team up 13 spots in the inequality ranking, but its performance ranking would
drop by only 2 spots. The coefficient on total payroll is positive and
statistically significant. A one million dollar increase in total payroll is
associated with about 0.1 percentage point increase in the percentage of
games won. This indicates that greater financial resources tend to improve
performance. Adding payroll as an independent variable led to an increase in
Rsquared from about 0.19 to 0.29.
Finally, in specification (3) I include the logarithm of payroll instead of
payroll. I want to verify that the result in specification (2) is robust to
different functional forms. In addition, the effect of an additional one
million dollars may be smaller for a team with a 100 million payroll than for
one with a 20 million payroll. Thus, including payroll in logarithm seems
appropriate. The coefficient on the share of the top 20% remains
statistically significant with roughly the same magnitude. The log of payroll
is statistically significant. A one percent increase in payroll is associated
with about 0.07 percentage points increase in the percentage of games won.



4. Conclusion
The analysis in this paper shows that pay inequality within MLB teams has a
negative effect on performance. The effect remains statistically significant
even after controlling for total payroll. The result is the same as that of
DeBrock et al. (2004) who use data from 1985 through 1998. My paper confirms
their finding using the most recent data and using a different measure of pay
inequality.
The fact that pay inequality leads to worse performance implies that managers
should strive for pay equality in their teams. For example, instead of hiring
two lowpriced players and one superstar, performance may be better if three
mediumpriced players are hired. Given these results, it is surprising that
there is not a more equal distribution of pay in baseball. One possible
explanation is that managers may care about attendance as well as winning.
They may be willing to sign up an expensive superstar who will attract fans
even though it will increase pay inequality and may hinder performance.
The conclusions above are subject to a number of limitations. First, it is
unclear to what extent the results can be generalized to other sports. Each
sport requires a different degree of cooperation among team members. Therefore,
the relationship between pay inequality and performance is likely to differ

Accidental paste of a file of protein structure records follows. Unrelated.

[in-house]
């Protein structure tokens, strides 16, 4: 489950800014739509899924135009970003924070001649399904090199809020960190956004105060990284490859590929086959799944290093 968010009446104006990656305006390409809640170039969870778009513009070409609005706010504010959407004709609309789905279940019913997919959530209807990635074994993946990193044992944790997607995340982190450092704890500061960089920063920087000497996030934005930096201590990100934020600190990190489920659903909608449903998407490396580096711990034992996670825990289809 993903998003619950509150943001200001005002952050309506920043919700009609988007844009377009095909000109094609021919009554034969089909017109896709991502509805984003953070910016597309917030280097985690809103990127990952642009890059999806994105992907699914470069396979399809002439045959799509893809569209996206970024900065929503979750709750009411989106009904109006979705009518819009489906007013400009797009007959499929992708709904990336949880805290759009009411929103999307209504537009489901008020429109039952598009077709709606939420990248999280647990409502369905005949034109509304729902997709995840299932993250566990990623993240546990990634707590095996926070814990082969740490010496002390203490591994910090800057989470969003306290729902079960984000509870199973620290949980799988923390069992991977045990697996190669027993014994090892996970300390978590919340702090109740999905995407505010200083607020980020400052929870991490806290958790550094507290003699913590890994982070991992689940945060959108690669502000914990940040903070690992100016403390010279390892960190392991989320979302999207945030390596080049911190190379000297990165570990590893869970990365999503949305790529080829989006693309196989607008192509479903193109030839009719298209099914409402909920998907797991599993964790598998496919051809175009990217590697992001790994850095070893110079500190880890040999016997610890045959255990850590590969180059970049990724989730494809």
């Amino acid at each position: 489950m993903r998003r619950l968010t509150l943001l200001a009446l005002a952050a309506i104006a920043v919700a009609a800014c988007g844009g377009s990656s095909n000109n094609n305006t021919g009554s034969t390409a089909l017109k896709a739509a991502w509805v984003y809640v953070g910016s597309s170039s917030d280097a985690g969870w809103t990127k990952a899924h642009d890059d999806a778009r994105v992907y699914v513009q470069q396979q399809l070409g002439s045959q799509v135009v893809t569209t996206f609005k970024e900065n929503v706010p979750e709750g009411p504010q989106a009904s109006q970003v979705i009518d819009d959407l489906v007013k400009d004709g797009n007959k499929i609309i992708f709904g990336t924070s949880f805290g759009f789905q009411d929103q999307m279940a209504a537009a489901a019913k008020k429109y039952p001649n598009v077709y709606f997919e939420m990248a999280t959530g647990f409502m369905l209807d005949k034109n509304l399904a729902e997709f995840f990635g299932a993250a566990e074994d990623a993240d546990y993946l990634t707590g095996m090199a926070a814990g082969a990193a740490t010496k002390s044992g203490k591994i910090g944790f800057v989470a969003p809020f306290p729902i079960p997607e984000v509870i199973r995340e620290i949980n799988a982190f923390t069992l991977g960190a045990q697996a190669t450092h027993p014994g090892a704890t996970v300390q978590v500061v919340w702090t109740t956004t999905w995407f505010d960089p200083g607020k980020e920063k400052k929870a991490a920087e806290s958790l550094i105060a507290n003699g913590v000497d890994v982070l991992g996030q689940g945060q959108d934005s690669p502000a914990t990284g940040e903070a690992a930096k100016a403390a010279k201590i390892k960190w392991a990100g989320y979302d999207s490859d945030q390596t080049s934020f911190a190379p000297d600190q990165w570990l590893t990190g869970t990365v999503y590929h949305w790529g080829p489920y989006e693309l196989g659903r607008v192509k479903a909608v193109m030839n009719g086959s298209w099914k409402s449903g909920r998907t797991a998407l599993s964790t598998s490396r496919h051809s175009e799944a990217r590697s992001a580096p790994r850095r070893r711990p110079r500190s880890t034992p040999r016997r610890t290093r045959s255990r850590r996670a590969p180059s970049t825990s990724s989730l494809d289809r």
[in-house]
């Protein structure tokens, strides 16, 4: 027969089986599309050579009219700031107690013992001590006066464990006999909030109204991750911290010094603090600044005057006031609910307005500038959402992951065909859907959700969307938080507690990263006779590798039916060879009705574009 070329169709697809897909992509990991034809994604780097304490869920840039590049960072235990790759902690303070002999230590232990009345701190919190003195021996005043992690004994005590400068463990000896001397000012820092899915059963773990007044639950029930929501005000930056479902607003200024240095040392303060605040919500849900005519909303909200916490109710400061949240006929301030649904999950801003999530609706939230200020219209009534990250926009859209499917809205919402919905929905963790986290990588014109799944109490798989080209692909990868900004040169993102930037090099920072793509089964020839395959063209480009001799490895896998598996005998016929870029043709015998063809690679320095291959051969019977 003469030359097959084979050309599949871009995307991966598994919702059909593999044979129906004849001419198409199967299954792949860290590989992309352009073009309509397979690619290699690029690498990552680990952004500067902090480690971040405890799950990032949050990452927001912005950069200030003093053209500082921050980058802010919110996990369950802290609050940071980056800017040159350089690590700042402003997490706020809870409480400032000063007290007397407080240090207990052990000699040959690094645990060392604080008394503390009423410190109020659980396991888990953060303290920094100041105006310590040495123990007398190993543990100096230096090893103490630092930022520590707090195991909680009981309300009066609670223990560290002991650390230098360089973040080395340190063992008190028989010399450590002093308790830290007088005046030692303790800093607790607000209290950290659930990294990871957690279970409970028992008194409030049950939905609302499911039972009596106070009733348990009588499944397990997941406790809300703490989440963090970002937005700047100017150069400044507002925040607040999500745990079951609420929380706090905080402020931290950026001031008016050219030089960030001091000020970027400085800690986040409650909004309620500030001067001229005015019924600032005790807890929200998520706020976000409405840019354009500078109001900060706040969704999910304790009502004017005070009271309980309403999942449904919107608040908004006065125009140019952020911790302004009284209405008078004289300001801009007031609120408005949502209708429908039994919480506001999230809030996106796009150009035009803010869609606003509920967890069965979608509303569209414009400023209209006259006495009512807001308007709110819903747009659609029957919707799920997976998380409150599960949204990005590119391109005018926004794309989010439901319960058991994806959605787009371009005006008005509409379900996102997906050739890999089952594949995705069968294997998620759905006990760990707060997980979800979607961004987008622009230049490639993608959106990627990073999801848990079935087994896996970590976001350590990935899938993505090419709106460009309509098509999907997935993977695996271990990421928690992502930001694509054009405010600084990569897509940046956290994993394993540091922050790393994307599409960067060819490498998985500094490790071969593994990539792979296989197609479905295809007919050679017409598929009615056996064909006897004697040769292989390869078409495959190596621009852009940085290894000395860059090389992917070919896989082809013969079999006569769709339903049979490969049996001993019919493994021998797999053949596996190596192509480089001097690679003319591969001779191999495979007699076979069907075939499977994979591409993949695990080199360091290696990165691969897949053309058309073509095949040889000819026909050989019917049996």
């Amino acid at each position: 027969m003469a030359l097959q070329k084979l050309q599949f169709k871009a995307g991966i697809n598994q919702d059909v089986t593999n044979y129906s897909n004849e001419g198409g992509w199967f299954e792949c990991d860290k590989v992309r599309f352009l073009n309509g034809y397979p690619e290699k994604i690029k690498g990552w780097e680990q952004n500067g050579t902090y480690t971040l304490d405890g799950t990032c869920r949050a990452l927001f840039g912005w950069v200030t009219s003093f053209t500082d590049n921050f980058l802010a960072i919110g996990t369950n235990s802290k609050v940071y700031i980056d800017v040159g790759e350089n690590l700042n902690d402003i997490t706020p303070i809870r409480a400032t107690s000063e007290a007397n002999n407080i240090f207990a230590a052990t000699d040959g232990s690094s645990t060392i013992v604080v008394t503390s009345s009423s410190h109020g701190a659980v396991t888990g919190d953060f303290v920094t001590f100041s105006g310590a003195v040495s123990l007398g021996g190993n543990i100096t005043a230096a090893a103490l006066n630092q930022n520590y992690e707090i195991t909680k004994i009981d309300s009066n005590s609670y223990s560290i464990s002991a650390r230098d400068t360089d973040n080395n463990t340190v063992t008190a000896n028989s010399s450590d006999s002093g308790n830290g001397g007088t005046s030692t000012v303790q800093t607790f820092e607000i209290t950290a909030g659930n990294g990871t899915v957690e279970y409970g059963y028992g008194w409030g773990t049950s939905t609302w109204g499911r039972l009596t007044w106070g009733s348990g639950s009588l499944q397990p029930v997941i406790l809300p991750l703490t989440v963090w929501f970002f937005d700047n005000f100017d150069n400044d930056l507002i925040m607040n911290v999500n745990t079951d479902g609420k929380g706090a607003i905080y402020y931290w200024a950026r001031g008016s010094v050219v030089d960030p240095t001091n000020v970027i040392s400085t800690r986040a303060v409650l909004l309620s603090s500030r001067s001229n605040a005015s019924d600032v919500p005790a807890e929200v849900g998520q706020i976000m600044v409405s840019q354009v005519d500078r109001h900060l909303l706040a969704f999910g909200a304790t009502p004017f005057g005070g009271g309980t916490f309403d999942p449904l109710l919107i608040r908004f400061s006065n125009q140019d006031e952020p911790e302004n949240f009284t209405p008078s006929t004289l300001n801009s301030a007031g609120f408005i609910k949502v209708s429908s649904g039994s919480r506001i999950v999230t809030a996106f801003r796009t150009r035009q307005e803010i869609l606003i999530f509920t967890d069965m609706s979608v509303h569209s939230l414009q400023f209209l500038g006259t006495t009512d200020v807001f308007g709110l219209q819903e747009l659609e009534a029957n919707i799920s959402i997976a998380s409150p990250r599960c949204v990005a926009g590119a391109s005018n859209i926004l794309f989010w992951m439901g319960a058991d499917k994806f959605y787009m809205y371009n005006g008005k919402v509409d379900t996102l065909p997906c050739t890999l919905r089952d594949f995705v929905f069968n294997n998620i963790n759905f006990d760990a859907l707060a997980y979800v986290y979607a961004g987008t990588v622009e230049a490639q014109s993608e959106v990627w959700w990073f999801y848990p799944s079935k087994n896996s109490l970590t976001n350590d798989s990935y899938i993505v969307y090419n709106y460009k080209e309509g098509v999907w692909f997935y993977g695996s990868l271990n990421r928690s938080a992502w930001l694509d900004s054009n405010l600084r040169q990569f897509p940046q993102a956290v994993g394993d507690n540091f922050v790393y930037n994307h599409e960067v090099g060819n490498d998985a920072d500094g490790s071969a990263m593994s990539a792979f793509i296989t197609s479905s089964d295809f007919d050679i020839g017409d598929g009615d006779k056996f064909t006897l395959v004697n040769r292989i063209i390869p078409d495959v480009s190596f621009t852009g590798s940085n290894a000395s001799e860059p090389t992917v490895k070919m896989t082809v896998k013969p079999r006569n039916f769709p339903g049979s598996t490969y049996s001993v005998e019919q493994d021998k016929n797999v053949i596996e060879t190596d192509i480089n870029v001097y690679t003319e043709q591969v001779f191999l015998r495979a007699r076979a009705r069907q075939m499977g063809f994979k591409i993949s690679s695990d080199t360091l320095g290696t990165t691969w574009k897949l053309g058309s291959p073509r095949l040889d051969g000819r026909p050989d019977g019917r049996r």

across sports. Second, the error terms for each team could be correlated over
time. For example, if a team wins a lot of games one year given its payroll
and pay inequality, that team is likely to win a lot of games the next year
as well. Therefore, the estimation procedure may need to correct for this
autocorrelation. Finally, there may be other variables that affect
performance, e.g. coach salary or quality of training facilities. Including
these in the regression would increase the precision of my estimates as well
as eliminate potential omitted variable bias.
The channels through which pay inequality affects performance are not clear.
I can think of two possibilities. One is that pay inequality leads to
tensions within the team and impairs performance. The other possibility is
that baseball requires players of similar quality. Pay inequality is probably
associated with skill inequality, and it may be the skill inequality that
drives down performance. An excellent pitcher cannot win the game when the
outfielders cannot catch or throw. It may be possible to distinguish these
two channels empirically. Using statistics on individual player skill level,
one could construct a measure of skill inequality for a team and include it
as an additional control. The coefficient on pay inequality in that case
would capture the effect of pay inequality on
performance while holding skill inequality constant. A negative impact of pay
inequality would then support the idea that pay inequality leads to tensions
which affect performance. This investigation, however, is left for future
research.



References:
DeBrock,
Lawrence, Wallace Hendricks, and Roger Koenker. 2004. Pay and performance:
The impact of salary distribution on firmlevel outcomes in baseball. Journal
of Sports Economics 5 (August): 243–261.
Frick,
Bernd, Joachim Prinz, and Karina Winkelmann. 2003. Pay inequalities and team
performance: Empirical evidence from the North American major leagues. International
Journal of Manpower 24: 472491.



Appendix:
Data
with documentation and results: MLB.xls



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* I would like to thank Mary Mar, Youghwan Song, Stephen
Schmidt and two anonymous referees for their helpful comments. I am also
grateful to many Union College students for their useful feedback.